29But wanting to justify himself, he asked Jesus, “And who is my neighbor?” 30Jesus replied, “A man was going down from Jerusalem to Jericho, and fell into the hands of robbers, who stripped him, beat him, and went away, leaving him half dead. 31Now by chance a priest was going down that road; and when he saw him, he passed by on the other side. 32So likewise a Levite, when he came to the place and saw him, passed by on the other side. 33But a Samaritan while traveling came near him; and when he saw him, he was moved with pity. 34He went to him and bandaged his wounds, having poured oil and wine on them. Then he put him on his own animal, brought him to an inn, and took care of him. 35The next day he took out two denarii, gave them to the innkeeper, and said, ‘Take care of him; and when I come back, I will repay you whatever more you spend.’ 36Which of these three, do you think, was a neighbor to the man who fell into the hands of the robbers?” 37He said, “The one who showed him mercy.” Jesus said to him, “Go and do likewise.”
7 Pentecost, Lectionary 15
July 11, 2010
Luke 10: 25-37
“Who is my neighbor?”
If there is a more famous story from Jesus’ ministry, I don’t know it. This is the story which everyone knows. There are Good Samaritan laws which protect you from liability if you stop to help someone who is injured. And Good Samaritan Clubs which promise to stop to help people who have broken down or run into trouble on the road. The Good Samaritan has become the model of one who puts his or her life on hold for a time to be kind to someone who needs help.
But this story is much richer than that. It addresses the difference between law and gospel, and it unpacks the prejudices of even the most religious people around nationality and politics and religion.
As you can hear in the reading from Deuteronomy and from often from the Psalms, the Israelites understanding of their covenant with God was that if you did what was required of you, you would prosper.
It sounds kind of like a bargain: I promise to do this and then you will do that. I will keep your commandments, and then you will fill my life with everything that I want. The Law was always meant to keep people in right relationship with their God and with each other, not to be a sort of magic formula. And the law was always meant to teach us that God is merciful, because no one is really able to keep the law the perfectly. The law also teaches that it is God who is the source of all that is good, and that God blesses us with all that we need. Even if life disappoints, even if tragedy strikes, God walks with us into new life, over and over again. The law was never meant to save people who were able to keep it. Rather, people kept the law because, through God’s love and mercy, they are saved.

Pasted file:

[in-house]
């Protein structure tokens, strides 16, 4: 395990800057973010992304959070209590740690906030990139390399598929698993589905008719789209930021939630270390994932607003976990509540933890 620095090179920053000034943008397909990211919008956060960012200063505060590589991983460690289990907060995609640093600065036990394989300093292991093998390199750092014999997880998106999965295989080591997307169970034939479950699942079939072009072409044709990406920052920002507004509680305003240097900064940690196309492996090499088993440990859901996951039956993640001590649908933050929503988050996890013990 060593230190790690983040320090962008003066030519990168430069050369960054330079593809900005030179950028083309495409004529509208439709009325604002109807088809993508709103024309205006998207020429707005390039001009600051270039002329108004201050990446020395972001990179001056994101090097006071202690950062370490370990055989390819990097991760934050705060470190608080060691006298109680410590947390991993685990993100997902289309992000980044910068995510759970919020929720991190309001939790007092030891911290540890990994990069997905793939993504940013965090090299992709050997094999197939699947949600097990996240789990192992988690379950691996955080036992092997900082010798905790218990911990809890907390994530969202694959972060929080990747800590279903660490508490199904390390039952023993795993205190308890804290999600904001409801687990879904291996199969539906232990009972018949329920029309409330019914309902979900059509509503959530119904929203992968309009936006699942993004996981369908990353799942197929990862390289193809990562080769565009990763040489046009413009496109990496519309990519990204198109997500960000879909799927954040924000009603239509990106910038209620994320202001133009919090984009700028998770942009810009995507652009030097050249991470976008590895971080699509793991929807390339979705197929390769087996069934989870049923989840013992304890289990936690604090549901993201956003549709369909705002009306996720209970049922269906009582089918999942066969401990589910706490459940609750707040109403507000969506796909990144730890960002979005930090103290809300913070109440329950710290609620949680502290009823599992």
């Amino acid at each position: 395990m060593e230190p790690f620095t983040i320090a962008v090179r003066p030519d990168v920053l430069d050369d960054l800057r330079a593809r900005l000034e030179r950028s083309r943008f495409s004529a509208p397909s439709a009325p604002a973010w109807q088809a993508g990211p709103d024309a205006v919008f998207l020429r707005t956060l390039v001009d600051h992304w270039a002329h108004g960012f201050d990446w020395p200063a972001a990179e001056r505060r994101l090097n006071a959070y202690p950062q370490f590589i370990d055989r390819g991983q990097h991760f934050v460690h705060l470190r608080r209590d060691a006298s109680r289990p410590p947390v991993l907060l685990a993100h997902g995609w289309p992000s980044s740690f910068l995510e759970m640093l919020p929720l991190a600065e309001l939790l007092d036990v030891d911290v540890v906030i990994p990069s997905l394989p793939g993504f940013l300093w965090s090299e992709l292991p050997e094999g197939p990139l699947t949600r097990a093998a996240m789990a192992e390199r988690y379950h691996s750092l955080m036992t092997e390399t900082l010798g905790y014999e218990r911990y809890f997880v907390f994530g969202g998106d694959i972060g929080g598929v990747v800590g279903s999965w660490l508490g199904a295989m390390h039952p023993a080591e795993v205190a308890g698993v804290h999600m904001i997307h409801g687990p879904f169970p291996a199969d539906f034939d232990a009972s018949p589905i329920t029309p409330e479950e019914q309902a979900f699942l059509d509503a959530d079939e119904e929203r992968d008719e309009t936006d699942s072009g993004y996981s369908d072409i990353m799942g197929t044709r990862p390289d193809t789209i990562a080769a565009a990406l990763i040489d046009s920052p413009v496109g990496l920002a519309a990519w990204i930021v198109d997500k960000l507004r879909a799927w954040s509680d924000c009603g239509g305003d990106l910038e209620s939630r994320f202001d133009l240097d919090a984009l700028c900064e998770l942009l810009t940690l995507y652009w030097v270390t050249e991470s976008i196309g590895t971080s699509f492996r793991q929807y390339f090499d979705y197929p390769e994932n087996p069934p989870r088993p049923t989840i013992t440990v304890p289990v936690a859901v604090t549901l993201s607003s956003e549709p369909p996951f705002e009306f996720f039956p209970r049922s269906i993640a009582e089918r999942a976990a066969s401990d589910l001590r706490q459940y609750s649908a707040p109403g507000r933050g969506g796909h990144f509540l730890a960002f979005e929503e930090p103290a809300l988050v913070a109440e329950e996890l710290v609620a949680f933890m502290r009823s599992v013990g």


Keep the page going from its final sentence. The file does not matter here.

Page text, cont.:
If we recast the story for today, we would claim that the compassionate one was a Muslim or a member of Al-Qaeda. Someone we wouldn’t want to touch us, would be the one who offers care, rather than the people who we would expect to stop and help. Ultimately the teacher of the law is put to the test himself.
You see, keeping the rules and counting on that to save you makes it possible to draw lines between us and them. Between who is good enough and who is not. Between who agrees with us and who does not. It’s a good thing that God doesn’t draw those kinds of lines. When we see that all our attempts to be good enough to be in Jesus’ company are failures from the very beginning, we see that we are only saved by God’s action – God’s gift of love through Jesus Christ.
When we see ourselves as welcomed though we do not ever deserve it, we are not able to see others as being less than we are. When we see that God came in person to be with us, purely out of love for us, we cannot look at another and not see that God loves them too. The power which raised Jesus from the grave is the power which turns our self-centered hearts to real compassion for all God’s people. It is the power which compels us to offer kindness when we could easily turn our backs. You see, it is not our actions which save us, it is God’s love which saves us and leads us to actions which mirror that love.
Our neighbor is anyone who needs to see God’s love in our actions. Our actions won’t get us eternal life. Eternal life is already ours. Through Jesus death and resurrection, everything that keeps us from abundant life is gone. We are already living the life of joy and peace which is promised to us. We don’t do anything to earn it, it is a gift. But we sure can do things which make us miserable and unloving. But, thank you, Jesus, we are free to live out of this abundant life and to extend God’s gift of love to all. “Thanks be to God, who gives us the victory in Jesus Christ our Lord,” says the Apostle Paul. Amen.
Now may the peace of God which passes all understanding keep your hearts and minds in Christ Jesus our Lord. Amen.